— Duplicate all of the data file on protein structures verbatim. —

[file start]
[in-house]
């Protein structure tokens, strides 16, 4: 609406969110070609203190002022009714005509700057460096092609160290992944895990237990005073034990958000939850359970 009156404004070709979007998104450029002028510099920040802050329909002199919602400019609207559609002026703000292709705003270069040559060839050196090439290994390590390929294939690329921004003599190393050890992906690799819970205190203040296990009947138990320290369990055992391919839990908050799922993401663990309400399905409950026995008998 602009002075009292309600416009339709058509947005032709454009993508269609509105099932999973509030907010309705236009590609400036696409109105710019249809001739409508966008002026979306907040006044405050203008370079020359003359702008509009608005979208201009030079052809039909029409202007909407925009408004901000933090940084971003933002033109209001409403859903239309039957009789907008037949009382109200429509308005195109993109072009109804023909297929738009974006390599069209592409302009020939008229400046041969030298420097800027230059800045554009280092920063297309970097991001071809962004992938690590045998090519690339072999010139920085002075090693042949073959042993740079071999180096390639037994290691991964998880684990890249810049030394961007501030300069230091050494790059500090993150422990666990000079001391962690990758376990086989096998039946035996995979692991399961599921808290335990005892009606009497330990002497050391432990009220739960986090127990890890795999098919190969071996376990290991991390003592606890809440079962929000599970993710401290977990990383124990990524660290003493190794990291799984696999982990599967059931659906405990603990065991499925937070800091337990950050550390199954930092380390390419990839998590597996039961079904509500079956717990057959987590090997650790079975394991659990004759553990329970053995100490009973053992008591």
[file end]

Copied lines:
[in-house]
């Protein structure tokens, strides 16, 4: 609406969110070609203190002022009714005509700057460096092609160290992944895990237990005073034990958000939850359970 009156404004070709979007998104450029002028510099920040802050329909002199919602400019609207559609002026703000292709705003270069040559060839050196090439290994390590390929294939690329921004003599190393050890992906690799819970205190203040296990009947138990320290369990055992391919839990908050799922993401663990309400399905409950026995008998 602009002075009292309600416009339709058509947005032709454009993508269609509105099932999973509030907010309705236009590609400036696409109105710019249809001739409508966008002026979306907040006044405050203008370079020359003359702008509009608005979208201009030079052809039909029409202007909407925009408004901000933090940084971003933002033109209001409403859903239309039957009789907008037949009382109200429509308005195109993109072009109804023909297929738009974006390599069209592409302009020939008229400046041969030298420097800027230059800045554009280092920063297309970097991001071809962004992938690590045998090519690339072999010139920085002075090693042949073959042993740079071999180096390639037994290691991964998880684990890249810049030394961007501030300069230091050494790059500090993150422990666990000079001391962690990758376990086989096998039946035996995979692991399961599921808290335990005892009606009497330990002497050391432990009220739960986090127990890890795999098919190969071996376990290991991390003592606890809440079962929000599970993710401290977990990383124990990524660290003493190794990291799984696999982990599967059931659906405990603990065991499925937070800091337990950050550390199954930092380390390419990839998590597996039961079904509500079956717990057959987590090997650790079975394991659990004759553990329970053995100490009973053992008591």